# Worksheet Algebraic Data Types and Pattern Matching

## Table of Contents

## 1. Option Type

### 1.1. Maximum of a List

Write a recursive function that returns the maximum of a list of integers.

Instead of throwing an exception when the list is empty, return an `Option`

type.
That is, your function should have the following form.

def maximum (xs:List[Int]) : Option[Int] = { ... }

### 1.2. Find Element

Write a higher-order function that finds the first element in a list that satisfies a given predicate (function taking an element of the list and returning a Boolean value).

Instead of throwing an exception when no such element is found, return an `Option`

type.
That is, your function should have the following form.

def find [X] (xs:List[X], p:X=>Boolean) : Option[X] = { ... }

### 1.3. Handle an Option - Pattern Matching

Consider the following Scala function.
It searches for the first `String`

in a list of `String`

references that is strictly longer than `s`

and that contains `s`

as a substring.

def oneFind (xs:List[String], s:String) : Option[String] = { xs.find ((x:String) => (x.length > s.length) && x.contains (s)) }

For example:

scala> oneFind (List ("the", "rain", "in", "spain"), "i") res1: Option[String] = Some(rain) scala> oneFind (List ("the", "rain", "in", "spain"), "in") res2: Option[String] = Some(rain) scala> oneFind (List ("the", "rain", "in", "spain"), "ain") res3: Option[String] = Some(rain) scala> oneFind (List ("the", "rain", "in", "spain"), "pain") res16: Option[String] = Some(spain) scala> oneFind (List ("the", "rain", "in", "spain"), "rain") res4: Option[String] = None

Now write a function `twoFind`

that calls `oneFind`

and then uses the result (if there is one) in a second call to `oneFind`

.

Use pattern-matching to do case analysis on the result of the first call to `oneFind`

.
Your definition of `twoFind`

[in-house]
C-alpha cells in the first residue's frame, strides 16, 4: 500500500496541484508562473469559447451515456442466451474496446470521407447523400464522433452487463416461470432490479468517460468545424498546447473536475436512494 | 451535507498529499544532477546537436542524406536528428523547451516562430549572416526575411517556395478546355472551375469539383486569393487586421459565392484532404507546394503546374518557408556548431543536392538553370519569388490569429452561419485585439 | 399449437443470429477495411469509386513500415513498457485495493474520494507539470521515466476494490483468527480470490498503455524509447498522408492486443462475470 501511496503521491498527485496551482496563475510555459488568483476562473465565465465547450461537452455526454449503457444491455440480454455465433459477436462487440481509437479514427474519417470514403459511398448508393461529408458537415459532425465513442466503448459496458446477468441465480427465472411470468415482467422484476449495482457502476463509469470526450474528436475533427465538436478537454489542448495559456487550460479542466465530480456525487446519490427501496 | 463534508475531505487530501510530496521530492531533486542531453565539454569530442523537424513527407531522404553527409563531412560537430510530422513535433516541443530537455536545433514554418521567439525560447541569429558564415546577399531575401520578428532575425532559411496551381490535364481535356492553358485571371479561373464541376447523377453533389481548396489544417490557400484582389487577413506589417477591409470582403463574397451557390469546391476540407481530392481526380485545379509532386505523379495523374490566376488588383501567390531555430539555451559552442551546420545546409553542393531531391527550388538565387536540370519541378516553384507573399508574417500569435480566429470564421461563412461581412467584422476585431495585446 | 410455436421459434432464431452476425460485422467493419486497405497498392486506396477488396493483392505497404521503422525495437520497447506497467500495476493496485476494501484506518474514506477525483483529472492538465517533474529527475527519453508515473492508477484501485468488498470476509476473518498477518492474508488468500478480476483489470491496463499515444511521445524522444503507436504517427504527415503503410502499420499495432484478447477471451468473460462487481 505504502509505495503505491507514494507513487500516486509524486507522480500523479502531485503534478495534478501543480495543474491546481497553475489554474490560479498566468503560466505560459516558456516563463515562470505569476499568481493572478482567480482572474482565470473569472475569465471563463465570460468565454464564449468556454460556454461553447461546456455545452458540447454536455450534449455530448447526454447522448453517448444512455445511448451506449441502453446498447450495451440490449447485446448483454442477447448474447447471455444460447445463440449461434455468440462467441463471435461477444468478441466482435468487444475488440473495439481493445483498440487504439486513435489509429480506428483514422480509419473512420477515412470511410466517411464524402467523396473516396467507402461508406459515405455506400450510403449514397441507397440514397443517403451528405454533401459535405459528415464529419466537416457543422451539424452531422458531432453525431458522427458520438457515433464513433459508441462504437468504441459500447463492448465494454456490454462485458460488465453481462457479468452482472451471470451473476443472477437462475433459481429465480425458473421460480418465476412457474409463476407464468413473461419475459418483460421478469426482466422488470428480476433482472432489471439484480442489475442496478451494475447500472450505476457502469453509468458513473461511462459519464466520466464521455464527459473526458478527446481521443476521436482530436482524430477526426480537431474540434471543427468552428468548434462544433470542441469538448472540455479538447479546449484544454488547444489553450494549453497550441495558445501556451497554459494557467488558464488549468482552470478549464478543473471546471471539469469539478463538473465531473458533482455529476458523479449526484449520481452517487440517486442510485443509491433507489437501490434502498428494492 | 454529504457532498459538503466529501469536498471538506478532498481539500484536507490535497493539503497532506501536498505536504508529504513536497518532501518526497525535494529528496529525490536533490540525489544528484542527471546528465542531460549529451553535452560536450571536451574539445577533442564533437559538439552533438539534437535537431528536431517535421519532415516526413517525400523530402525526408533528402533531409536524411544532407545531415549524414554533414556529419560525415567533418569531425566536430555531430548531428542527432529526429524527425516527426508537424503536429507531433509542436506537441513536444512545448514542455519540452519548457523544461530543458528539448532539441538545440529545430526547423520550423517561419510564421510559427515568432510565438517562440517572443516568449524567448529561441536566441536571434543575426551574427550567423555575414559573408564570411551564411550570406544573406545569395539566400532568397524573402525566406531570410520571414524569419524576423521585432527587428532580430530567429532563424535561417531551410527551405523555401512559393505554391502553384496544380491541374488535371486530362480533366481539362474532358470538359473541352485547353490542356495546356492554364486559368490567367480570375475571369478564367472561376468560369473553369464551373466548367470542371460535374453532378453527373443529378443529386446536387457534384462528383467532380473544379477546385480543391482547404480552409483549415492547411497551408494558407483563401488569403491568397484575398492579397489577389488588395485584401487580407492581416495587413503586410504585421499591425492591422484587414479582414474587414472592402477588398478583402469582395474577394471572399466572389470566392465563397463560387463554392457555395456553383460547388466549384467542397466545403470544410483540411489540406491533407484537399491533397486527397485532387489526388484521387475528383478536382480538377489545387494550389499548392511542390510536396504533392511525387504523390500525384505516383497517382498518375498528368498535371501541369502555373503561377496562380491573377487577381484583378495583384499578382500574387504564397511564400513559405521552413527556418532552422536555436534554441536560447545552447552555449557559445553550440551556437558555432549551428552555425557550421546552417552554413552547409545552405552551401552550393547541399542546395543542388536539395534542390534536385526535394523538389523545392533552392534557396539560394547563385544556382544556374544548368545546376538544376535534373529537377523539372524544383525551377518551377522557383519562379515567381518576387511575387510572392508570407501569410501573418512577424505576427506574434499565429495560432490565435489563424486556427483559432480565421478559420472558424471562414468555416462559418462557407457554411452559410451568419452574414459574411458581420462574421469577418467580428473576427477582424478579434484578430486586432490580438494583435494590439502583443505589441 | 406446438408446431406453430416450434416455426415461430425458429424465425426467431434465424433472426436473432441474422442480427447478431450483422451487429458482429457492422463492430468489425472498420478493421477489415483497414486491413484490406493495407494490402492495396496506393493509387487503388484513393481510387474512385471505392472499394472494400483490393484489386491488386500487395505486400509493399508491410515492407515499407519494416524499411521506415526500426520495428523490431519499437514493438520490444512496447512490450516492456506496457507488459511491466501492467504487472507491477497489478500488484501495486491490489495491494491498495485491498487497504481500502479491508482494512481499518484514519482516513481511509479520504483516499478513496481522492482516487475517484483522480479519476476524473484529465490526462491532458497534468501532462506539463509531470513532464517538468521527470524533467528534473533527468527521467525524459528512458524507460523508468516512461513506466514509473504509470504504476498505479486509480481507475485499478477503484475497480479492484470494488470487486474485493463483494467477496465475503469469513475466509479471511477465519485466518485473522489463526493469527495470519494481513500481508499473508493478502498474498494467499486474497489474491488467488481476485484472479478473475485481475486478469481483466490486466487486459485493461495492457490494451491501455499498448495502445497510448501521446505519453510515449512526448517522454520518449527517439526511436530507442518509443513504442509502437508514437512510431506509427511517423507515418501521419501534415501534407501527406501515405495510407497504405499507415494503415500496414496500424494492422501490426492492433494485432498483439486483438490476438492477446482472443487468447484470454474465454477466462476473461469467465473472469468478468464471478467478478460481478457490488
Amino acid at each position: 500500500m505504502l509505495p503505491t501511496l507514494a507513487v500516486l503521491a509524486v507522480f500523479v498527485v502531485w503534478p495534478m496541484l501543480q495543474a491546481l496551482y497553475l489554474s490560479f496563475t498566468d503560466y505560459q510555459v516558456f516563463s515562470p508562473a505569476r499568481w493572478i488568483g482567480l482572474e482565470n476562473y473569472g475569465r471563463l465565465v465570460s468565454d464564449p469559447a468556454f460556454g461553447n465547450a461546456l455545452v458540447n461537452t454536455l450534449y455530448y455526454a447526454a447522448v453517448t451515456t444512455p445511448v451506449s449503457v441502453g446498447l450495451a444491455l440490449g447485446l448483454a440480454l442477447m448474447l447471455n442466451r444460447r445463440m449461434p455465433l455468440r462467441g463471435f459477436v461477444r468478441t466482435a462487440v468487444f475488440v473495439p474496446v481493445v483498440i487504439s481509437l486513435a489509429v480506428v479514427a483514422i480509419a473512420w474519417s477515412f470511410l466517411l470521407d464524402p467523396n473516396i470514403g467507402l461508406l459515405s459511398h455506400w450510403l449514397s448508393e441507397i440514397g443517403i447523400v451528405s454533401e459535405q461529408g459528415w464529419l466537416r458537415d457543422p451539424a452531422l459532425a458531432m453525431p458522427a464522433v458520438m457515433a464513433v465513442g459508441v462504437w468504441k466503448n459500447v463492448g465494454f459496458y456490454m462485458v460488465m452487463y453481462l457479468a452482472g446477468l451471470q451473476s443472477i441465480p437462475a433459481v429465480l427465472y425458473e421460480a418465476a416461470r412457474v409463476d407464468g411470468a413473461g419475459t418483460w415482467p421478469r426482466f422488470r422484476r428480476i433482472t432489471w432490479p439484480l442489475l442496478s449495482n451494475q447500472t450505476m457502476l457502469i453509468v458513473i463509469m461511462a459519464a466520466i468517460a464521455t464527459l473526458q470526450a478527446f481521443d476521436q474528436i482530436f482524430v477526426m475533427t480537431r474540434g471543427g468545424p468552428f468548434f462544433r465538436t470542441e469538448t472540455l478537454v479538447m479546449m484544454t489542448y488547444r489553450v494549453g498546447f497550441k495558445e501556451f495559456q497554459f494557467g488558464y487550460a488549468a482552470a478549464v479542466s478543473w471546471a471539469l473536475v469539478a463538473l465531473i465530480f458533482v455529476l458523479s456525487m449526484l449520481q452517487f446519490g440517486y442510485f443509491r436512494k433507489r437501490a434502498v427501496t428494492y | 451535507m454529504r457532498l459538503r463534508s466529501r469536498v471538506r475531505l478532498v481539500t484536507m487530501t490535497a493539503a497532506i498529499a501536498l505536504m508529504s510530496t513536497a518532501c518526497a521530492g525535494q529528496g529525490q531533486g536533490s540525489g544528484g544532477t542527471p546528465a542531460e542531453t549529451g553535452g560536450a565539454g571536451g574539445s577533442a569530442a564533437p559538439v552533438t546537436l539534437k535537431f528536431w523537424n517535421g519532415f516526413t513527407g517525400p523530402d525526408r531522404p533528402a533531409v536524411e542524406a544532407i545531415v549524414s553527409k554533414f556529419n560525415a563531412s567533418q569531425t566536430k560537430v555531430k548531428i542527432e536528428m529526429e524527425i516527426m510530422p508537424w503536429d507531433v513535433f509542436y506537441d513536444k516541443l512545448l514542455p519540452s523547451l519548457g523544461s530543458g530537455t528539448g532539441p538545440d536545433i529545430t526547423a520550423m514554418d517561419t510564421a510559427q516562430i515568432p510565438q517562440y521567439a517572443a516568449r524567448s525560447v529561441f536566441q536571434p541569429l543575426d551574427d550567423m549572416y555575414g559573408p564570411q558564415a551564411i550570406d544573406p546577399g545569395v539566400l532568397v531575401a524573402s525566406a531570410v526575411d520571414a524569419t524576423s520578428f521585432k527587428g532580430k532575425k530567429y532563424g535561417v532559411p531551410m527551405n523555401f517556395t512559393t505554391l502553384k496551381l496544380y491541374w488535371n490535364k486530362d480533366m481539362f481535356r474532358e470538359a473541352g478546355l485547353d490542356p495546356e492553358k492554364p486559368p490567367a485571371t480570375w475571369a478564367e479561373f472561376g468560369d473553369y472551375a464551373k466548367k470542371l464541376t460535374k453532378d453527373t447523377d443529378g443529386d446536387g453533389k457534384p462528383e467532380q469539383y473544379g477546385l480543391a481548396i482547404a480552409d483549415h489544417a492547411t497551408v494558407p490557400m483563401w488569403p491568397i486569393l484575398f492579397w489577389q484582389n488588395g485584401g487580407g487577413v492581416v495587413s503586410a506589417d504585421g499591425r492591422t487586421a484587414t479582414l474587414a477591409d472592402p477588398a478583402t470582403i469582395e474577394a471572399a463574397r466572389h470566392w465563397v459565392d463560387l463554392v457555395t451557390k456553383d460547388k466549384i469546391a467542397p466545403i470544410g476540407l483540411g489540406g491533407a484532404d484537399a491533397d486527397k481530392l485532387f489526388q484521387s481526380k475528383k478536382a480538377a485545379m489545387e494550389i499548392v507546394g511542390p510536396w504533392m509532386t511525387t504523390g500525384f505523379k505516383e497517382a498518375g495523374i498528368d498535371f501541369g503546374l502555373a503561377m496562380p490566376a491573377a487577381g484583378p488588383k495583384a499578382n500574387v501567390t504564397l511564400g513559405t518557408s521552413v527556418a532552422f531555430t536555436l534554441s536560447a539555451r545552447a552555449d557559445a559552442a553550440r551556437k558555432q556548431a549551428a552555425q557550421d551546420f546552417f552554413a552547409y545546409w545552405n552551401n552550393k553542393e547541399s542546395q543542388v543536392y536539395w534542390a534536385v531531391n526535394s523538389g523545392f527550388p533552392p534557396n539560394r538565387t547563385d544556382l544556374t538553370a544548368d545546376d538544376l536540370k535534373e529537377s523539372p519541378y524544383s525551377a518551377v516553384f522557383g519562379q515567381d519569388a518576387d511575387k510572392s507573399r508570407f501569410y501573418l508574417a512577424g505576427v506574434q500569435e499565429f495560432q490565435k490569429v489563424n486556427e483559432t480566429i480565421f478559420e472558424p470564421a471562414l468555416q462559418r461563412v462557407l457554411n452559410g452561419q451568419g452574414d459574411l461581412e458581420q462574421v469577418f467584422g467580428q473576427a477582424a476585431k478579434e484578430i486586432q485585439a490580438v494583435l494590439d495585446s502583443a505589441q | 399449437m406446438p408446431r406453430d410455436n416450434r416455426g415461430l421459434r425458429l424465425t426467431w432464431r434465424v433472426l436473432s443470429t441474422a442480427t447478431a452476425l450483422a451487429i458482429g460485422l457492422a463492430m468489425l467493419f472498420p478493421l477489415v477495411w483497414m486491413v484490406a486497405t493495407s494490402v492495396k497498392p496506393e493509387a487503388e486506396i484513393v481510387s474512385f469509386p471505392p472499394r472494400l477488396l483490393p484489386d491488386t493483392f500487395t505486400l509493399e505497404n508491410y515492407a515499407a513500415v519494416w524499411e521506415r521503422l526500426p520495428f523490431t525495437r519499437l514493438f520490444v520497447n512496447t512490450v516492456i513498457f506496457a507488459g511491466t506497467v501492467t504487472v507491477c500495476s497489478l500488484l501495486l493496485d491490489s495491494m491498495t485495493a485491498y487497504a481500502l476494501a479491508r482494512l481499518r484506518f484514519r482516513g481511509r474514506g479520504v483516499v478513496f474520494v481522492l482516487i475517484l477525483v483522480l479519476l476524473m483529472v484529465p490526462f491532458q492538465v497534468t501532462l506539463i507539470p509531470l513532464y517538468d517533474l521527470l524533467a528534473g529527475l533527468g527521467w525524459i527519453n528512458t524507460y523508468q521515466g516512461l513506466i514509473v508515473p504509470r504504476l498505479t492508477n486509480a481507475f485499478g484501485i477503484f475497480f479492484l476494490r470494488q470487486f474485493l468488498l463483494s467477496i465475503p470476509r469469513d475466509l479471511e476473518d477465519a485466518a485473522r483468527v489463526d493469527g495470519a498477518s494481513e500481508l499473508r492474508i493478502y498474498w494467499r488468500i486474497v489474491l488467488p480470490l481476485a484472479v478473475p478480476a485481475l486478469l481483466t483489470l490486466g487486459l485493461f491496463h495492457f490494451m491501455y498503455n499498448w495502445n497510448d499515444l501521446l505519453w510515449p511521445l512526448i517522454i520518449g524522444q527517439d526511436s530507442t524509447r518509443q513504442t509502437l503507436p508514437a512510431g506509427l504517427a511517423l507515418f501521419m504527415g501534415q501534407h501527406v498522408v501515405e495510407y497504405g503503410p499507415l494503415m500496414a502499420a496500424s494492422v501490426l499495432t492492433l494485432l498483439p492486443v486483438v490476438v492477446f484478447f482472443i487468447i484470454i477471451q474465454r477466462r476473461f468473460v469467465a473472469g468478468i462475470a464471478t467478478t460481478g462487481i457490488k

should have the following form.

def twoFind (xs:List[String], s:String) : Option[String] = { ... }

Note that `twoFind`

must not have return type `Option[Option[String]]`

!

For example:

twoFind (List ("the", "rain", "in", "spain"), "i") res1: Option[String] = None scala> twoFind (List ("the", "rain", "in", "spain"), "in") res2: Option[String] = None scala> twoFind (List ("the", "rain", "in", "spain"), "n") res3: Option[String] = None scala> twoFind (List ("the", "rain", "in", "spain", "trained", "after", "a", "sprain"), "in") res4: Option[String] = Some(trained) scala> twoFind (List ("the", "rain", "in", "spain", "trained", "after", "a", "sprain"), "i") res5: Option[String] = Some(trained) scala> twoFind (List ("the", "rain", "in", "spain", "trained", "after", "a", "sprain"), "n") res6: Option[String] = Some(trained) scala> twoFind (List ("the", "rain", "in", "spain", "trained", "after", "a", "sprain"), "ain") res7: Option[String] = Some(trained) scala> twoFind (List ("the", "rain", "in", "spain", "trained", "after", "a", "sprain"), "pain") res8: Option[String] = None

### 1.4. Handle an Option - flatMap

Rewrite `twoFind`

from the previous question to use `flatMap`

for the `Option`

type instead of explicit pattern-matching.

Note: if `e`

has type `Option[A]`

and you write `e.flatMap (f)`

, then it will have type `Option[B]`

whenever `f`

has type `A=>Option[B]`

.
You may find it helpful to look at the Scala API documentation for the
`Option`

type at https://www.scala-lang.org/api/current/scala/Option.html.